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“Choose pictures that fully capture Alex’s essence.” He said, looking at me, under pressure to return to the kitchen where someone had dropped a tray of sandwiches, creating a commotion only he could fix.

Obviously, the man had never met you. I remember thinking how curious that expression was, “To capture the essence.” Can anything at all ever capture a man’s essence? Is this even possible? Even the clearest picture represents nothing more than a millisecond of a person’s life. It can never capture the soul or tell us about the internal struggles, the dreams and aspirations, the fears that keep us up at night, and the small victories and humiliating failures that define our lives.

I didn’t argue with the man because I soon realized that he and I had something in common. I too was so eager to please that I would have done almost anything he asked me to do. And, like him, I showed a deference for the wealthy and powerful that I seldom showed people whom I considered my equals. This was not a conscious effort on my part, but rather, an unspoken rule I had internalized as I grew up. In our society, the wealthy were often honored with titles like “Don” or “Doctor” even if they had no formal education. They were treated with the respect and fear often shown only to the clergy. As a result, most wealthy people expected preferential treatment, blind obedience, and unquestioned respect.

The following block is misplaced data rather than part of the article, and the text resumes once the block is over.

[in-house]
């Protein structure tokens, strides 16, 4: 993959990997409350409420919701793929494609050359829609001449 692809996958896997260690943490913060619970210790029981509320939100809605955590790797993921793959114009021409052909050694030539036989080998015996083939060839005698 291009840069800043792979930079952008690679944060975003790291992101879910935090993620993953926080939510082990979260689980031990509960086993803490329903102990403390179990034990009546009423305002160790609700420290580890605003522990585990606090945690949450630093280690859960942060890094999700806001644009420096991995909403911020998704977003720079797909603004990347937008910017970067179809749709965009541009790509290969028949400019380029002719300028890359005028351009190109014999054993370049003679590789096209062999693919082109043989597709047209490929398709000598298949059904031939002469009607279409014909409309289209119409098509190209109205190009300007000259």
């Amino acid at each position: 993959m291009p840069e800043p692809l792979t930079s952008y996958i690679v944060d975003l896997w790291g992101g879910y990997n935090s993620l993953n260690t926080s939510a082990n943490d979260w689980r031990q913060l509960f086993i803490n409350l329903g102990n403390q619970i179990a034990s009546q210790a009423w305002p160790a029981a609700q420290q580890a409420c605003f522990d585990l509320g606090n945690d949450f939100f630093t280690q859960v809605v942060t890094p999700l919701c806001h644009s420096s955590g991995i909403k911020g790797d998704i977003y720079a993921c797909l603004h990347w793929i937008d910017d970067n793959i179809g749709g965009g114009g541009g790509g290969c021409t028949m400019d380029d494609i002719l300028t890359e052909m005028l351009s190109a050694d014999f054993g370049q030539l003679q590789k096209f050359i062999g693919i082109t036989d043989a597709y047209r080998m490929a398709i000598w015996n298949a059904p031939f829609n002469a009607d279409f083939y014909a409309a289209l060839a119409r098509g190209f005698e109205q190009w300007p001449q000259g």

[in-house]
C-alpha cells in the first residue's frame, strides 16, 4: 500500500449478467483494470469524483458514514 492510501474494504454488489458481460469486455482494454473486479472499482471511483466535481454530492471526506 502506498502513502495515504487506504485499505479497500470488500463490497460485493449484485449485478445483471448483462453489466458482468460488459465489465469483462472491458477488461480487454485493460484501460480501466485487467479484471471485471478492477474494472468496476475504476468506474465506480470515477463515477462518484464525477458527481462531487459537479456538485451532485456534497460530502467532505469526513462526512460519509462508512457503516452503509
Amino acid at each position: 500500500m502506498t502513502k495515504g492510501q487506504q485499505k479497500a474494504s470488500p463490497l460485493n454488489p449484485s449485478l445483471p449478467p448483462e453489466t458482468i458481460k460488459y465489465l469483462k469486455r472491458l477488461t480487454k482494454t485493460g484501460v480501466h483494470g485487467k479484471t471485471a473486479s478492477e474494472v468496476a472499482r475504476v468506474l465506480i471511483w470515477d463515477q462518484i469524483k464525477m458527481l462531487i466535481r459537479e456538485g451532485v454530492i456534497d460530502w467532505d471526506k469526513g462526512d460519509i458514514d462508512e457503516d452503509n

I chose several pictures that showed you in a favorable light. I had no other choice. None of the pictures showed your obsessive preoccupation with death, your irreverent sense of humor, the depth of your faith, your love for the outcast and the underdog, your beautiful baritone voice, your annoying tendency to pick your teeth in public after every meal, the grandiose gestures you used to show someone your love, your almost pathological passion for all things dangerous, or your tendency to chew with your mouth open and to talk with a mouth full of food. No picture showed your mood swings, the incredible heights and terrifying lows. And no picture could ever show the impact you had on everyone who ever met you.